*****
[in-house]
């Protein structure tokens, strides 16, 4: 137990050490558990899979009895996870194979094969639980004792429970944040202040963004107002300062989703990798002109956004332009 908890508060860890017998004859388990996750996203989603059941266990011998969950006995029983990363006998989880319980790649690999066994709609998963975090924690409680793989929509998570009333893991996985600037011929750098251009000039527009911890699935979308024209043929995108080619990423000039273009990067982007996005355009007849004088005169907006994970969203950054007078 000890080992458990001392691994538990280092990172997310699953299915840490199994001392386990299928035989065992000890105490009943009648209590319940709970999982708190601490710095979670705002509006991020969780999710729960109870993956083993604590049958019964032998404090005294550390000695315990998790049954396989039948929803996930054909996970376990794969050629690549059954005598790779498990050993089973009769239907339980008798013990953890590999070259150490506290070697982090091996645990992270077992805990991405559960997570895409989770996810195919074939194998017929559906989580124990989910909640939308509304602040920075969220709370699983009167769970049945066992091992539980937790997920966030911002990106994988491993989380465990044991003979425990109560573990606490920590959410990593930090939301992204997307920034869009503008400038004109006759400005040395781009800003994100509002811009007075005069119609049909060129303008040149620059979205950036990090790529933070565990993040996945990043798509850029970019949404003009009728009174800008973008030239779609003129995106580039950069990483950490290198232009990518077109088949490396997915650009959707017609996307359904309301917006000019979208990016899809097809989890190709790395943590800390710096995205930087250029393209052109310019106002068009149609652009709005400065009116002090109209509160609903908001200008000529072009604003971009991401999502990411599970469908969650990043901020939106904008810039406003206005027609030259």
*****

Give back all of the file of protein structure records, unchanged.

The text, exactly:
[in-house]
């Protein structure tokens, strides 16, 4: 137990050490558990899979009895996870194979094969639980004792429970944040202040963004107002300062989703990798002109956004332009 908890508060860890017998004859388990996750996203989603059941266990011998969950006995029983990363006998989880319980790649690999066994709609998963975090924690409680793989929509998570009333893991996985600037011929750098251009000039527009911890699935979308024209043929995108080619990423000039273009990067982007996005355009007849004088005169907006994970969203950054007078 000890080992458990001392691994538990280092990172997310699953299915840490199994001392386990299928035989065992000890105490009943009648209590319940709970999982708190601490710095979670705002509006991020969780999710729960109870993956083993604590049958019964032998404090005294550390000695315990998790049954396989039948929803996930054909996970376990794969050629690549059954005598790779498990050993089973009769239907339980008798013990953890590999070259150490506290070697982090091996645990992270077992805990991405559960997570895409989770996810195919074939194998017929559906989580124990989910909640939308509304602040920075969220709370699983009167769970049945066992091992539980937790997920966030911002990106994988491993989380465990044991003979425990109560573990606490920590959410990593930090939301992204997307920034869009503008400038004109006759400005040395781009800003994100509002811009007075005069119609049909060129303008040149620059979205950036990090790529933070565990993040996945990043798509850029970019949404003009009728009174800008973008030239779609003129995106580039950069990483950490290198232009990518077109088949490396997915650009959707017609996307359904309301917006000019979208990016899809097809989890190709790395943590800390710096995205930087250029393209052109310019106002068009149609652009709005400065009116002090109209509160609903908001200008000529072009604003971009991401999502990411599970469908969650990043901020939106904008810039406003206005027609030259």